This Week in Louisiana...
Legislation is moving forward and we're keeping track of them.
These bills will be up for a vote in the House of Representatives this week
HB 112 Rep. Sherman Mack (REP-LA)
Scheduled for floor debate on 03/28/18 - The proposal requires the testing of any person who may expose an officer, fire fighter or employee of a forensic laboratory through the investigation and handling of evidence related to their arrest. This law would criminalize intentional and non-intentional exposure to HIV and other infectious diseases. Laws that criminalize HIV do not work to advance public health. The Centers for Disease Control (CDC) studied the relationship between laws criminalizing HIV exposure and diagnosis rates over a 16-year period and found no effect on HIV diagnosis and HIV criminalization laws. The CDC and the Department of Justice (DOJ) published an article questioning the efficacy of HIV criminal exposure laws.1
HB 89 Rep. Patricia Smith (DEM-LA)
Scheduled for floor debate on 03/28/18 - Provides, for purposes of all redistricting by the legislature, that an incarcerated person shall be counted at his last known residential address prior to incarceration if within the state, and if the last known residential address is outside of the state, unknown, or unreported, the incarcerated person shall be subtracted from the census count. Learn more about prison gerrymandering here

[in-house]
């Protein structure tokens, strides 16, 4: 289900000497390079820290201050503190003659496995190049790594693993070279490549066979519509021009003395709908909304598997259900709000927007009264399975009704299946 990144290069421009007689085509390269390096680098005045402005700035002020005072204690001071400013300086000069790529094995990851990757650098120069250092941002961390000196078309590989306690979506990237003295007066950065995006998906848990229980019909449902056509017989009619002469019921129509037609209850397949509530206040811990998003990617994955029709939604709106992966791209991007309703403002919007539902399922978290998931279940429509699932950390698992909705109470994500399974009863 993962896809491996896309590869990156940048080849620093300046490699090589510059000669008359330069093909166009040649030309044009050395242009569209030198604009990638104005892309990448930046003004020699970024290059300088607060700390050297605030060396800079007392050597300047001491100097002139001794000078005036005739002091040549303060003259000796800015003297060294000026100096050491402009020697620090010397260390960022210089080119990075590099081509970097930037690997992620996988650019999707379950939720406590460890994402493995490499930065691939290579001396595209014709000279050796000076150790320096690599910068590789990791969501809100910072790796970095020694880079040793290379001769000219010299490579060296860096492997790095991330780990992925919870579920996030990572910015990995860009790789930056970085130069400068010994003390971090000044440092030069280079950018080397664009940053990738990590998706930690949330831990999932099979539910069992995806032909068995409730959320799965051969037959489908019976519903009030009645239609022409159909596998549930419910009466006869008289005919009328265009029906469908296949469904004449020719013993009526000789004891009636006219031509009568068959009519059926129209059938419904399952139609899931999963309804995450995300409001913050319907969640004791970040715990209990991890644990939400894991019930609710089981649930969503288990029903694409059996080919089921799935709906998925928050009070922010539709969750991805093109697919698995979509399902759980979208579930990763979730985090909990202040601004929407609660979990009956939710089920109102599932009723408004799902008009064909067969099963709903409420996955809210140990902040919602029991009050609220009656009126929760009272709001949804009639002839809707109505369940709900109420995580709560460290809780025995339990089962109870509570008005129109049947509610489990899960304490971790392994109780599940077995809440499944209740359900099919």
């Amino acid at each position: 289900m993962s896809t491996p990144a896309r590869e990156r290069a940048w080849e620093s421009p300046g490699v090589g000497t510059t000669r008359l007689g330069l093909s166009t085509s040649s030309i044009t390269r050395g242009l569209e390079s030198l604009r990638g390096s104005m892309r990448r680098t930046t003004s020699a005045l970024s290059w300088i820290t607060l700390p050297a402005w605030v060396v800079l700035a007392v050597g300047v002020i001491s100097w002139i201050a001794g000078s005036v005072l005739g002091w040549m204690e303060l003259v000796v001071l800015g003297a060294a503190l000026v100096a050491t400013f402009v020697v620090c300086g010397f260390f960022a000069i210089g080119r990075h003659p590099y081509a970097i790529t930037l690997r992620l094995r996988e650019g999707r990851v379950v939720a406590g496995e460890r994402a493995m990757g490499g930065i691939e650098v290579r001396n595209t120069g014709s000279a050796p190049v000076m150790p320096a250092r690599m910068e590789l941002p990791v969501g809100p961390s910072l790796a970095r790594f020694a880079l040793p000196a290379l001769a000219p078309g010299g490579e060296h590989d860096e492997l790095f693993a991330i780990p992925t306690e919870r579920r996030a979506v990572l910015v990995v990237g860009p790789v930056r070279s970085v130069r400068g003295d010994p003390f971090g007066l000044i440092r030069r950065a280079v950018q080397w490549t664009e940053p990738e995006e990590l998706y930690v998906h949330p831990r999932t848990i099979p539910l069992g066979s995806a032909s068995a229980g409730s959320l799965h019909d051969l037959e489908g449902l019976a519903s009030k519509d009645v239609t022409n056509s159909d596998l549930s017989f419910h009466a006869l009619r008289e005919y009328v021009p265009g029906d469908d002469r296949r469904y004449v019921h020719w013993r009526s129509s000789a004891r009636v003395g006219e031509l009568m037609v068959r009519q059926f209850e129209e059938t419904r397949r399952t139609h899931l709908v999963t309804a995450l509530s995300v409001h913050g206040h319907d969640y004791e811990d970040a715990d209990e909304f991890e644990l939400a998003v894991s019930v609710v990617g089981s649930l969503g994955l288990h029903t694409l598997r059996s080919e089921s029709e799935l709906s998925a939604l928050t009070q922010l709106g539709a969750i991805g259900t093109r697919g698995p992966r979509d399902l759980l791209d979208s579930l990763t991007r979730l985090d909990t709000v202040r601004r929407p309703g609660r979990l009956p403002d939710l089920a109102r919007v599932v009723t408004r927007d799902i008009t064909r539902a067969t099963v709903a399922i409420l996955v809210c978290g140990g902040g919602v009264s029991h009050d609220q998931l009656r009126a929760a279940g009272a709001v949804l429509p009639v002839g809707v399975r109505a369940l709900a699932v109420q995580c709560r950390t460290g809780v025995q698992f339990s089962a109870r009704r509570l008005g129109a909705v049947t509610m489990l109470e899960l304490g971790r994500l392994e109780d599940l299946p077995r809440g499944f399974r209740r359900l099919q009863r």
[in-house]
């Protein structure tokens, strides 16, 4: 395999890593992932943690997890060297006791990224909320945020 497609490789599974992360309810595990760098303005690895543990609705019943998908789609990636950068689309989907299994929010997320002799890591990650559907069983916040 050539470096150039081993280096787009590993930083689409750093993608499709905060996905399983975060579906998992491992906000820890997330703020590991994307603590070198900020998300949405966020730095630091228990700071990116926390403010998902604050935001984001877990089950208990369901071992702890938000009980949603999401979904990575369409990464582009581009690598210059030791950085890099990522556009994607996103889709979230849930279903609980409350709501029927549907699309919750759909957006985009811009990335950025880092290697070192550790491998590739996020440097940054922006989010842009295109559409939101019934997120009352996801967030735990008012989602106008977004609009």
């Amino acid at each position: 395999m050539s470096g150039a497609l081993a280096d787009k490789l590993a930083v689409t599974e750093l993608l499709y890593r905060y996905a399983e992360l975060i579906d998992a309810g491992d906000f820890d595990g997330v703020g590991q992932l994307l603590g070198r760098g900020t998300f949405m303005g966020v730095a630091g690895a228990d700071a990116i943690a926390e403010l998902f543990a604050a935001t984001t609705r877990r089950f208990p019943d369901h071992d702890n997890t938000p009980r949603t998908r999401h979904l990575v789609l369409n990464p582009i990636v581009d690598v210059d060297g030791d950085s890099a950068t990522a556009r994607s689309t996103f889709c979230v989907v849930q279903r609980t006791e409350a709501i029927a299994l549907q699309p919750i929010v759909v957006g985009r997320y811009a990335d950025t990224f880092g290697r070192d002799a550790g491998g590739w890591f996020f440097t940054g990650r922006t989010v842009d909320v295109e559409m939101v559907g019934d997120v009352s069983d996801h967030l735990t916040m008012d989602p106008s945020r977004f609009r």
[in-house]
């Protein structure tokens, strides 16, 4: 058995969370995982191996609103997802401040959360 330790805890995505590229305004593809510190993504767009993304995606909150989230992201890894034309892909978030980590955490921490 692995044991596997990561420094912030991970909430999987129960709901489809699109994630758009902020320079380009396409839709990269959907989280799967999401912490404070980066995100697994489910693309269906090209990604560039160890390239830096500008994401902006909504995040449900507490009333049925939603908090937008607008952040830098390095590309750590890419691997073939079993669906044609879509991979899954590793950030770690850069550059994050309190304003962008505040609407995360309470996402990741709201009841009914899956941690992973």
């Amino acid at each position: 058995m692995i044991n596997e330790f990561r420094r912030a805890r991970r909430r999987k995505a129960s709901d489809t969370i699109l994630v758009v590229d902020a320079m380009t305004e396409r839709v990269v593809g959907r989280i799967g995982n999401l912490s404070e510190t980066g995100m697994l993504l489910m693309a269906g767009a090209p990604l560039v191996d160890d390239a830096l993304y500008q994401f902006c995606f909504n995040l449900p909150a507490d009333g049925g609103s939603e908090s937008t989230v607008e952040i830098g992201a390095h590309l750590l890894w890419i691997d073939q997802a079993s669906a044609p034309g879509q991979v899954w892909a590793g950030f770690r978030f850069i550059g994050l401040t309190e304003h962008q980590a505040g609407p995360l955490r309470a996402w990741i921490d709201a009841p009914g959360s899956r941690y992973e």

This bill may be up for a vote in the Senate this weekSB 219 Troy Carter
Enacts the Louisiana Employment Non-Discrimination Act.
These bills are scheduled for hearings this week
HB 11 Rep. Jack McFarland (REP-LA) - House Committee On Retirement March 29, 2018 at 9:30 a.m. Room 4
Requires Louisiana's Department of Health to establish a copayment requirement in the La. Medicaid program for nonemergency services. The proposal exempts any individual who is under the age of 18, is pregnant, has a disability or with income in below 100% of the federal poverty level. Co-pays are opposed by hospitals because of the administrative burden and additional costs they would incur. They are also an economic burden on working people in Louisiana, many of whom are struggling to make ends meet.
Prevents the governor from seeking a waiver of work requirements for SNAP recipients without approval from the legislature. Work requirements don't work. The majority of SNAP recipients already are working and those who are not working, research shows, have high rates of disability and caregiving responsibilities.
House Committee On Health And Welfare Room 5 March 28, 2019
1 Lehman, JS, Carr, MH., Nichol, AJ, et al. Prevalence and public health implications of state laws that criminalize potential HIV exposure in the United States. AIDS Behav. 2014.